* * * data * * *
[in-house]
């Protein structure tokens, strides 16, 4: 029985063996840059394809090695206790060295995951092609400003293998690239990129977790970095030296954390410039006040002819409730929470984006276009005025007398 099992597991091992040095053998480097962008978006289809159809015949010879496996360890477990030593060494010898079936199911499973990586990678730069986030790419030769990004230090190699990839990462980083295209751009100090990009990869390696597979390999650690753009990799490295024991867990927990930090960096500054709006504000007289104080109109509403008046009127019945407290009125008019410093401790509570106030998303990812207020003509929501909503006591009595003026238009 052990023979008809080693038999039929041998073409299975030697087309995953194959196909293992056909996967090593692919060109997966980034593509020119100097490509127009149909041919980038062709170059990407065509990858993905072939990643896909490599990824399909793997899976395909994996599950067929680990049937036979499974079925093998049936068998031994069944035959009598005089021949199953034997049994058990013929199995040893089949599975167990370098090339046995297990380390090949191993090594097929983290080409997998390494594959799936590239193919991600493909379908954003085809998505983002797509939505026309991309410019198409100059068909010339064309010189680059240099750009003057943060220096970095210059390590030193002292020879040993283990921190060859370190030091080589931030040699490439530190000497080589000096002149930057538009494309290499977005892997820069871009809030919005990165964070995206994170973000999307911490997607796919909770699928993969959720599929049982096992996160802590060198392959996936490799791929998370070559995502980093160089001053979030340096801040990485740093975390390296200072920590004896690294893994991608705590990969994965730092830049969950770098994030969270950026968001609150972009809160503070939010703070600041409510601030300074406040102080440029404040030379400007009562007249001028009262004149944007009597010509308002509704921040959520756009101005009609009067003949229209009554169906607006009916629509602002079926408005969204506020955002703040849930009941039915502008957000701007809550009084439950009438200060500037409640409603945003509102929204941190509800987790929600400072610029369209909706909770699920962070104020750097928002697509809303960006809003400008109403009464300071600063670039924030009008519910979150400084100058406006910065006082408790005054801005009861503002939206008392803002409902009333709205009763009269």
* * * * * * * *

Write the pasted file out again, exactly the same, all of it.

[in-house]
């Protein structure tokens, strides 16, 4: 029985063996840059394809090695206790060295995951092609400003293998690239990129977790970095030296954390410039006040002819409730929470984006276009005025007398 099992597991091992040095053998480097962008978006289809159809015949010879496996360890477990030593060494010898079936199911499973990586990678730069986030790419030769990004230090190699990839990462980083295209751009100090990009990869390696597979390999650690753009990799490295024991867990927990930090960096500054709006504000007289104080109109509403008046009127019945407290009125008019410093401790509570106030998303990812207020003509929501909503006591009595003026238009 052990023979008809080693038999039929041998073409299975030697087309995953194959196909293992056909996967090593692919060109997966980034593509020119100097490509127009149909041919980038062709170059990407065509990858993905072939990643896909490599990824399909793997899976395909994996599950067929680990049937036979499974079925093998049936068998031994069944035959009598005089021949199953034997049994058990013929199995040893089949599975167990370098090339046995297990380390090949191993090594097929983290080409997998390494594959799936590239193919991600493909379908954003085809998505983002797509939505026309991309410019198409100059068909010339064309010189680059240099750009003057943060220096970095210059390590030193002292020879040993283990921190060859370190030091080589931030040699490439530190000497080589000096002149930057538009494309290499977005892997820069871009809030919005990165964070995206994170973000999307911490997607796919909770699928993969959720599929049982096992996160802590060198392959996936490799791929998370070559995502980093160089001053979030340096801040990485740093975390390296200072920590004896690294893994991608705590990969994965730092830049969950770098994030969270950026968001609150972009809160503070939010703070600041409510601030300074406040102080440029404040030379400007009562007249001028009262004149944007009597010509308002509704921040959520756009101005009609009067003949229209009554169906607006009916629509602002079926408005969204506020955002703040849930009941039915502008957000701007809550009084439950009438200060500037409640409603945003509102929204941190509800987790929600400072610029369209909706909770699920962070104020750097928002697509809303960006809003400008109403009464300071600063670039924030009008519910979150400084100058406006910065006082408790005054801005009861503002939206008392803002409902009333709205009763009269």